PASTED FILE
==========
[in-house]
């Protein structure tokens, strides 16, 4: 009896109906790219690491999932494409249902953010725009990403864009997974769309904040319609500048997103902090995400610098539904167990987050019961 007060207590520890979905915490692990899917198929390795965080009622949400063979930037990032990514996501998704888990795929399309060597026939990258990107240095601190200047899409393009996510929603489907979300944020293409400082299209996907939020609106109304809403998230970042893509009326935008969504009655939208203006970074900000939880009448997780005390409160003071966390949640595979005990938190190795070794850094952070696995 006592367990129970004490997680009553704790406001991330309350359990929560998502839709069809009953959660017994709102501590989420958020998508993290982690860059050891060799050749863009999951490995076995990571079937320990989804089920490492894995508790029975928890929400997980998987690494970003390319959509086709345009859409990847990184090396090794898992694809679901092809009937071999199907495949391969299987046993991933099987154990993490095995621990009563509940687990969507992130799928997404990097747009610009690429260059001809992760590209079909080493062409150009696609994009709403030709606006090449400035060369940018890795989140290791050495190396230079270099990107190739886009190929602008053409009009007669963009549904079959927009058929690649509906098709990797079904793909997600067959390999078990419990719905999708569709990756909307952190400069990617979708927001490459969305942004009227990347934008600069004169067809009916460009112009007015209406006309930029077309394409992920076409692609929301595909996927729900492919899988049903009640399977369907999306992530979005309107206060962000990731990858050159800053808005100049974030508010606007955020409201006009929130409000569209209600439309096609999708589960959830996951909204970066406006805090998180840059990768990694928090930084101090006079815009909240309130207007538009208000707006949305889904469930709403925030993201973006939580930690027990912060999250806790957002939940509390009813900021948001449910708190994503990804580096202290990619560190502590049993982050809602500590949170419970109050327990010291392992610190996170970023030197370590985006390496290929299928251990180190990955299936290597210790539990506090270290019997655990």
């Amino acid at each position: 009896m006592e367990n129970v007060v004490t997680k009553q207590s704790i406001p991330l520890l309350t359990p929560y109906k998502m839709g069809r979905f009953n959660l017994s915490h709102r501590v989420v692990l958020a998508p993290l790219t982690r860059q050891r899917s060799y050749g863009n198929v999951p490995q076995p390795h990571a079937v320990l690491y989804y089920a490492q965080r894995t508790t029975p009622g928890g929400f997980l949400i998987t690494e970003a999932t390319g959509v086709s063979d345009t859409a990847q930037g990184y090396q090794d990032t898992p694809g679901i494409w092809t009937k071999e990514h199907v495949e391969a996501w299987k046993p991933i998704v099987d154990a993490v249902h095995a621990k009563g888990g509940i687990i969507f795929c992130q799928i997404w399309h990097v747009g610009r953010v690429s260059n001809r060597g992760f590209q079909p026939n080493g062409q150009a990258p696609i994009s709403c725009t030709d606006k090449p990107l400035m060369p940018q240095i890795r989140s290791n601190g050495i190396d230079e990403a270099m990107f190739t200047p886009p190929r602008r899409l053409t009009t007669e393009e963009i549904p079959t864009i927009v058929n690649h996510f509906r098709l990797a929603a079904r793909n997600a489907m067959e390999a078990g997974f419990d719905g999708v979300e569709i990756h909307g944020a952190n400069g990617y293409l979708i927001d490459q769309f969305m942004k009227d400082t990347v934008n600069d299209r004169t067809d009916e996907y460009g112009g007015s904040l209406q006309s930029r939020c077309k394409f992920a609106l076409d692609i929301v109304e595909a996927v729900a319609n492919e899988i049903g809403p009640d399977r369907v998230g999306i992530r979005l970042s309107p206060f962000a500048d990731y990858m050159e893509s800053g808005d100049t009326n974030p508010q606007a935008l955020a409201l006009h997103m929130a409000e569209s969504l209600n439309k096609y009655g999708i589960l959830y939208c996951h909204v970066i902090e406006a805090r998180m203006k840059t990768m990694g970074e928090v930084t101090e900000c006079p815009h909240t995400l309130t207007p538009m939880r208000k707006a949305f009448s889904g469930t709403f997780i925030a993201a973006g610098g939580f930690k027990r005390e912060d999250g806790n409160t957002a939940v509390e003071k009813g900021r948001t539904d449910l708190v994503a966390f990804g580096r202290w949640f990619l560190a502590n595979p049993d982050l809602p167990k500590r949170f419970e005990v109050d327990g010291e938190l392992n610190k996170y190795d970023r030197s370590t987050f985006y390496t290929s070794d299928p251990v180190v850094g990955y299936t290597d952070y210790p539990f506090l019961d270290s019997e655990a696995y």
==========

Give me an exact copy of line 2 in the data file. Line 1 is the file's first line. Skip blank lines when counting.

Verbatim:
């Protein structure tokens, strides 16, 4: 009896109906790219690491999932494409249902953010725009990403864009997974769309904040319609500048997103902090995400610098539904167990987050019961 007060207590520890979905915490692990899917198929390795965080009622949400063979930037990032990514996501998704888990795929399309060597026939990258990107240095601190200047899409393009996510929603489907979300944020293409400082299209996907939020609106109304809403998230970042893509009326935008969504009655939208203006970074900000939880009448997780005390409160003071966390949640595979005990938190190795070794850094952070696995 006592367990129970004490997680009553704790406001991330309350359990929560998502839709069809009953959660017994709102501590989420958020998508993290982690860059050891060799050749863009999951490995076995990571079937320990989804089920490492894995508790029975928890929400997980998987690494970003390319959509086709345009859409990847990184090396090794898992694809679901092809009937071999199907495949391969299987046993991933099987154990993490095995621990009563509940687990969507992130799928997404990097747009610009690429260059001809992760590209079909080493062409150009696609994009709403030709606006090449400035060369940018890795989140290791050495190396230079270099990107190739886009190929602008053409009009007669963009549904079959927009058929690649509906098709990797079904793909997600067959390999078990419990719905999708569709990756909307952190400069990617979708927001490459969305942004009227990347934008600069004169067809009916460009112009007015209406006309930029077309394409992920076409692609929301595909996927729900492919899988049903009640399977369907999306992530979005309107206060962000990731990858050159800053808005100049974030508010606007955020409201006009929130409000569209209600439309096609999708589960959830996951909204970066406006805090998180840059990768990694928090930084101090006079815009909240309130207007538009208000707006949305889904469930709403925030993201973006939580930690027990912060999250806790957002939940509390009813900021948001449910708190994503990804580096202290990619560190502590049993982050809602500590949170419970109050327990010291392992610190996170970023030197370590985006390496290929299928251990180190990955299936290597210790539990506090270290019997655990």